Posts filed under “Valuation”
In our discussion of Mr. Market, we made passing reference yesterday to CAPE, Yale professor Robert Shiller’s 10-year cyclically adjusted price-earnings measure. This led to quite a conversation via a series of e-mails and Twitter posts from an assortment of analysts and asset managers. I received research from or by Cliff Asness, Michael Kitces, Mebane Faber, Jeremy Siegel, Salil Mehta, Stephen E. Wilcox, Doug Short, Wade Slome, Erik Kobayashi-Solomon, Ben Carlson and Jesse Livermore. If you want a crash course in CAPE, spend the weekend digesting what they have to say.
Today, I want to focus on the pros and cons of CAPE, giving airtime to all sides of the argument. My main interest in CAPE has more to do with behavioral issues such as confirmation bias by those who cherry pick CAPE as their preferred valuation metric when it suits their market position.
Let’s start with a few words about valuation and timing. Cyclically Adjusted Price to Earnings uses the prior 10 years of trailing per-share earnings rather than just the previous four quarters. This reduces the short-term volatility. In theory, it should include at least one full business cycle, and possibly more. Shiller has said that he was trying to develop a valuation metric that would tell an investor whether equities were likely to outperform their median returns during the next decade. Continues here
I have a fairly long piece coming out looking at CAPE, but for those of you interested, here are the research and resources I used: Fixing the Shiller CAPE: Accounting, Dividends, and the Permanently High Plateau PHILOSOPHICAL ECONOMICS December 13, 2013 @Jesse_Livermore An Old Friend: The Stock Market’s Shiller P/E, Clifford S. Asness, Ph.D., AQR’s…Read More
David J. Merkel, CFA runs his own equity asset management shop, called Aleph Investments, running separately managed stock and bond accounts for upper middle class individuals and small institutions. He has a background as a bond manager and life actuary and hold bachelor’s and master’s degrees from Johns Hopkins University. While at RealMoney,…Read More
click for larger chart I am off to Maine today for a few days of fishing and economic debate and drinking. Before I go, I wanted to share a chart we pulled together in the office yesterday from the BBRG terminal. It was in response to the usual statement “This rally is driven…Read More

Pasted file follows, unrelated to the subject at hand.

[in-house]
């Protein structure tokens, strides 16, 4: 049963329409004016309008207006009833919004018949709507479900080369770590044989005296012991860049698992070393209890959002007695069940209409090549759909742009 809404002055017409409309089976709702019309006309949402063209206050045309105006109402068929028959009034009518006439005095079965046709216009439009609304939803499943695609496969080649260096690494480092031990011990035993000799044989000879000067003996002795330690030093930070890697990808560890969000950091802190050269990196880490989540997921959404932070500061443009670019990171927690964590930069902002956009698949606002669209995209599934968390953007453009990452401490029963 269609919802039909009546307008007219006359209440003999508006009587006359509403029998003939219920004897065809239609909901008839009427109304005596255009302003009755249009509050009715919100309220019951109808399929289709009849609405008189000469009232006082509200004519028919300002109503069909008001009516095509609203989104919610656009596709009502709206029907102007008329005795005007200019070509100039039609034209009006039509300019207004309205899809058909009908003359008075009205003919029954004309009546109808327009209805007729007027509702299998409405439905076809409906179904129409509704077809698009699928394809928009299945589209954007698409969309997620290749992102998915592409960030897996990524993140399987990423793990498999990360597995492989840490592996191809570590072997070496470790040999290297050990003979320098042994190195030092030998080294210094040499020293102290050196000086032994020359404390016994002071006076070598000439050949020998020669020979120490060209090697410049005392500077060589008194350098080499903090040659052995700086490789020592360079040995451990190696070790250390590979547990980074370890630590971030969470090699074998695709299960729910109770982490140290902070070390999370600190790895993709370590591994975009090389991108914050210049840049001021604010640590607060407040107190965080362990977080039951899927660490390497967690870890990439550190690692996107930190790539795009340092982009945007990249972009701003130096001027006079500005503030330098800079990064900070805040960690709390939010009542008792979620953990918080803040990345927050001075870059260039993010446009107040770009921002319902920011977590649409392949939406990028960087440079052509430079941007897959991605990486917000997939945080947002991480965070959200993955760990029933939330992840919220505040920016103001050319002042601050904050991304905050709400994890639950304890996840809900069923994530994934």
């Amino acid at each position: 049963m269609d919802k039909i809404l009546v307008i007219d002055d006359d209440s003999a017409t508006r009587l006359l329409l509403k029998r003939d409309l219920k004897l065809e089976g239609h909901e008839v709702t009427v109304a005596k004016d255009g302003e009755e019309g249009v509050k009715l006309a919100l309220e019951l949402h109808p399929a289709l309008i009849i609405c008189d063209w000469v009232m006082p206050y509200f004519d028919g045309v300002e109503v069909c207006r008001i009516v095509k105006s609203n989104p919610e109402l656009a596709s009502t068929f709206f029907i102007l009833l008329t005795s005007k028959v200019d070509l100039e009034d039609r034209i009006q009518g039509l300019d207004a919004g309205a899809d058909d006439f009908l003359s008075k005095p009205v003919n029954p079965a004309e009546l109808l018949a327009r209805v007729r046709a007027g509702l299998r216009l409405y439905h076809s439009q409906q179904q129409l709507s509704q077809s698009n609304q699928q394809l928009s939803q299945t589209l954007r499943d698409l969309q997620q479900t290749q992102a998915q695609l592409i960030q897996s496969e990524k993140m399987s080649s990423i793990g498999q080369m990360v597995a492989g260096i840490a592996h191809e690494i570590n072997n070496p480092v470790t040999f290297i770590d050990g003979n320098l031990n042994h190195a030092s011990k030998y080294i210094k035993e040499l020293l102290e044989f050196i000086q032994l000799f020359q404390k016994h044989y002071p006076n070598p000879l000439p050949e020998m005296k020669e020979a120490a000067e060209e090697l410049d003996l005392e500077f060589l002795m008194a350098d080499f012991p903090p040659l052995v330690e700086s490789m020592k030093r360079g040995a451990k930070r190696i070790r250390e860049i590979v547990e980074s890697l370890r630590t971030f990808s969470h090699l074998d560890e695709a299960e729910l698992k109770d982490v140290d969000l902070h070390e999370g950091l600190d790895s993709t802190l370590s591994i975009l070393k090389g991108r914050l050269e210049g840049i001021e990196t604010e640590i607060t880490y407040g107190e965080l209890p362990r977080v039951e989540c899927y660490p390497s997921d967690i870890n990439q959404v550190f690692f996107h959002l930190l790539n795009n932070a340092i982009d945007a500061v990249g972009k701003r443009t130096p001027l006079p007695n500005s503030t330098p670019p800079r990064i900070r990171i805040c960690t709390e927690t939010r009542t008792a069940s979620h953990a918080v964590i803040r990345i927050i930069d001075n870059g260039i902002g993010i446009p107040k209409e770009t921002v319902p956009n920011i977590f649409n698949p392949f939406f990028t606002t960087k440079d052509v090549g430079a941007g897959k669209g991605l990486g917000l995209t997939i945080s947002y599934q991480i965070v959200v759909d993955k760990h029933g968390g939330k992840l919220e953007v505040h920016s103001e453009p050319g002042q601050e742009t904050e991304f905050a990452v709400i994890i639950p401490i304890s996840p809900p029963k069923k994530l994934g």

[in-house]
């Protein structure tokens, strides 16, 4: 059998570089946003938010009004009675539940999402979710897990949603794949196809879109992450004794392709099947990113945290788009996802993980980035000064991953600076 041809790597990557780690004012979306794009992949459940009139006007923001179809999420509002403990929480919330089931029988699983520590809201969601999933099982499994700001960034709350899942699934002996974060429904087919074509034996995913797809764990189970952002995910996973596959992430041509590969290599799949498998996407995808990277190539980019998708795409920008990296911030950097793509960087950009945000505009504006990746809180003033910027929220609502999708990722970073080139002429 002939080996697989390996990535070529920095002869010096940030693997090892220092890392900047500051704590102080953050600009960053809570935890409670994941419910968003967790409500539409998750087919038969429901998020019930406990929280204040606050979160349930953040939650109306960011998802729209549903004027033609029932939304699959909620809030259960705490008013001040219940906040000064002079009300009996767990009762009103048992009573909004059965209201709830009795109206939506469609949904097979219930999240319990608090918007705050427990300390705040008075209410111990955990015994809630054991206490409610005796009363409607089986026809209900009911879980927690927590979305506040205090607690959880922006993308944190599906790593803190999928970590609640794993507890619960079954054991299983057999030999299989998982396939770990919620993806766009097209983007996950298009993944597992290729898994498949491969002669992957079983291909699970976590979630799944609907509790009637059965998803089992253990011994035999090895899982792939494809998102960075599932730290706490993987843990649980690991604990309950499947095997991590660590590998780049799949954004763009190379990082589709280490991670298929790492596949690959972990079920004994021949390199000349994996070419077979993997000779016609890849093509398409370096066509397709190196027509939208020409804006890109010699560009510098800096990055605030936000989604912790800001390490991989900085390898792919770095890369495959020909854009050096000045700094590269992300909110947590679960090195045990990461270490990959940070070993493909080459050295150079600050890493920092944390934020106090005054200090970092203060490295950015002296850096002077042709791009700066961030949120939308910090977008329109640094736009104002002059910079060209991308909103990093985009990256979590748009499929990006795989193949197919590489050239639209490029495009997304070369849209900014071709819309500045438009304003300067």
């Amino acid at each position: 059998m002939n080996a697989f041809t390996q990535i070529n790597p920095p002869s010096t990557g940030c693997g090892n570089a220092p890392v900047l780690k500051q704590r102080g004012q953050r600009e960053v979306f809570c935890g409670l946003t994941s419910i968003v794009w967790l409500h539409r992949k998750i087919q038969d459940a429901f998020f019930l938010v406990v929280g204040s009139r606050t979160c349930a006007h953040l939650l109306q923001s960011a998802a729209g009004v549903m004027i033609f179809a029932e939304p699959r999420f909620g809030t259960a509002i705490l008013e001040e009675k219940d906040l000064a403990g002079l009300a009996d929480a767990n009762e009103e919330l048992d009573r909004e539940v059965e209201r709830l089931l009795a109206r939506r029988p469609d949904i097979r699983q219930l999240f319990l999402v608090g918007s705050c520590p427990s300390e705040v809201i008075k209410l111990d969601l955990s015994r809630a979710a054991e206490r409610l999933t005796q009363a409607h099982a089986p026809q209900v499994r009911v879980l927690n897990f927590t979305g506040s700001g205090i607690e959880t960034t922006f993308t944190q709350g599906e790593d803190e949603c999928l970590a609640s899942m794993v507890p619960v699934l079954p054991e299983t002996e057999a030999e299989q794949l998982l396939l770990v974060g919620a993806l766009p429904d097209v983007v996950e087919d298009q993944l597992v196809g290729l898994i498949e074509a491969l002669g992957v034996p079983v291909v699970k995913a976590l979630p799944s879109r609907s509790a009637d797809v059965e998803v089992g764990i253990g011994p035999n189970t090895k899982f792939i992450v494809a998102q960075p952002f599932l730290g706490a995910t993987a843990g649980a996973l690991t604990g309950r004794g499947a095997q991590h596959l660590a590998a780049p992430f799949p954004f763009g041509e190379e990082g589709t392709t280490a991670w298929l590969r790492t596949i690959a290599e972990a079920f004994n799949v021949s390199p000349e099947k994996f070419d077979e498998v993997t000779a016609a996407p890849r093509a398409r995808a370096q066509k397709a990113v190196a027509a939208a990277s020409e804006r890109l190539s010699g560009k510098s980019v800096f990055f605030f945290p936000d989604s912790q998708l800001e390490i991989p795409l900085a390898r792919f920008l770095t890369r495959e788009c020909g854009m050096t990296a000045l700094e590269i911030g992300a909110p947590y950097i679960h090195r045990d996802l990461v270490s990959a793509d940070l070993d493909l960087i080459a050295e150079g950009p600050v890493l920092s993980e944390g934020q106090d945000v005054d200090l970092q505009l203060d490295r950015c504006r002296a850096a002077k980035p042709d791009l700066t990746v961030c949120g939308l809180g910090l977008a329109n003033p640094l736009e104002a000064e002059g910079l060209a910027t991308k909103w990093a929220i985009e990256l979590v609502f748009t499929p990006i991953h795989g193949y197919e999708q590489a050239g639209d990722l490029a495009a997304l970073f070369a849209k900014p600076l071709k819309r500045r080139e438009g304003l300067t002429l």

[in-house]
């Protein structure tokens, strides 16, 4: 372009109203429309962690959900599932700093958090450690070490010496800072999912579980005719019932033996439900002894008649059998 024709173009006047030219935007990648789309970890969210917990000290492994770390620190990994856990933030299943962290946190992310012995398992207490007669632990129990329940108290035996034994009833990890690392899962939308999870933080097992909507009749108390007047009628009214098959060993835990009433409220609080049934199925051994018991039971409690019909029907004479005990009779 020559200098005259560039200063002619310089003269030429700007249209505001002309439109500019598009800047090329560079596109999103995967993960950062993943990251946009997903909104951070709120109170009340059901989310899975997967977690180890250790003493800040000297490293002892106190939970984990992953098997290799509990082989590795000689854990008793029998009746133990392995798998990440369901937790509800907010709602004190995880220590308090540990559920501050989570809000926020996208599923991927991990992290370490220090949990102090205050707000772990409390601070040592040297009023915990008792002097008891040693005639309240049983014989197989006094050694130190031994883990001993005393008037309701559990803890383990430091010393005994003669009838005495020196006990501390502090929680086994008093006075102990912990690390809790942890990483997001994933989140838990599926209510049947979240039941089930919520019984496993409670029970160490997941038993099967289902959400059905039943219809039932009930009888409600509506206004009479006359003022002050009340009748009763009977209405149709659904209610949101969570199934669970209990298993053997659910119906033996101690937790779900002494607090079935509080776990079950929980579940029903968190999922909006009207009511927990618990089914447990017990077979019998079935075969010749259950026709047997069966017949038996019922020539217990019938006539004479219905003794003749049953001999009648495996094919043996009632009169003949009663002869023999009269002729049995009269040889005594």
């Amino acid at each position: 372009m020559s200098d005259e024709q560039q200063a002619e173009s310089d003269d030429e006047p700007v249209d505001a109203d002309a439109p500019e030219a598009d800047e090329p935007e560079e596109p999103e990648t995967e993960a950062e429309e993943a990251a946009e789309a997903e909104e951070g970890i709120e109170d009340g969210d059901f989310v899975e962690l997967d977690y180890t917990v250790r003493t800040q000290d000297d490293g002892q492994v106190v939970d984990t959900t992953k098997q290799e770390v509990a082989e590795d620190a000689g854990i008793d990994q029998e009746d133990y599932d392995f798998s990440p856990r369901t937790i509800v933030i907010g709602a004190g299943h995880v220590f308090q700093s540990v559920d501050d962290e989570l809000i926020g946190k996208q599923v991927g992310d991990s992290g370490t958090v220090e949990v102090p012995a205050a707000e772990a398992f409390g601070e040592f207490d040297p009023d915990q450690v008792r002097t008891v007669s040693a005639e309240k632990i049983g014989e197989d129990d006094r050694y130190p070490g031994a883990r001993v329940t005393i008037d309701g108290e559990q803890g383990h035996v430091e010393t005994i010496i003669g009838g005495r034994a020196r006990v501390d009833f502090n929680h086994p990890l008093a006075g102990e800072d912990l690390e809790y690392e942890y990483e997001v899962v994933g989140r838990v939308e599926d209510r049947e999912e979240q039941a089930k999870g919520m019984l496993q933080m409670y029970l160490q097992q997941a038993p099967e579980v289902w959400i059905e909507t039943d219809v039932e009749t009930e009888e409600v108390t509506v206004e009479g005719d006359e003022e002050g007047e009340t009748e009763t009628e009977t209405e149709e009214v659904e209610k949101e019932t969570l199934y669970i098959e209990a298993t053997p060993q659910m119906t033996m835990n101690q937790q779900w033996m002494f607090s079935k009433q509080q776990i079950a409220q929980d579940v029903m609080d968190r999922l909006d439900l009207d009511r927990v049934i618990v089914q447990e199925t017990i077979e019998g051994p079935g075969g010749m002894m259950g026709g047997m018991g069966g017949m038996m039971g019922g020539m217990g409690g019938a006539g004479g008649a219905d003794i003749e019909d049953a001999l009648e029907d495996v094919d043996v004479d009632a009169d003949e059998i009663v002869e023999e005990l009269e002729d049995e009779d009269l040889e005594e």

Slate‘s Jordan Weissmann puts Apple’s product lines into perspective versus other large companies (Tech or not).
iPhone revenues alone eclipse that of either software behemoth Microsoft or online retail giant Amazon. Businessweek (September 2013):
“If the iPhone were its own company in the Standard & Poor’s 500-stock index, iPhone Inc. would outsell 474 of 500 companies; iPhone’s $88.4 billion in annualized revenue tops 21 of the 30 component companies in the Dow Jones industrial average—it would be the ninth-biggest stock in the Dow 30.”
Consider these two product lines:
iPhone = Google + eBay
iPad = Yahoo + Facebook + LinkedIn + Twitter + Group + Tesla
cick for bigger chart Source: JP Morgan It has become commonly accepted that stocks are very expensive, overbought and perhaps even in a bubble. JPMorgan Chase & Co.’s latest quarterly chart book (you can download it here) takes issue with those conventions. As you can see from the chart above, U.S. equity prices closely…Read More
click for ginormous version Source: The Telegraph Nice graphic from The Telegraph, showing relative valuations around the world, using P/E ratios, CAPE, and Price to Book. To be named “cheap”, markets had to be trading below their own historic valuation across all three measures. As the map to the left shows, only a handful…Read More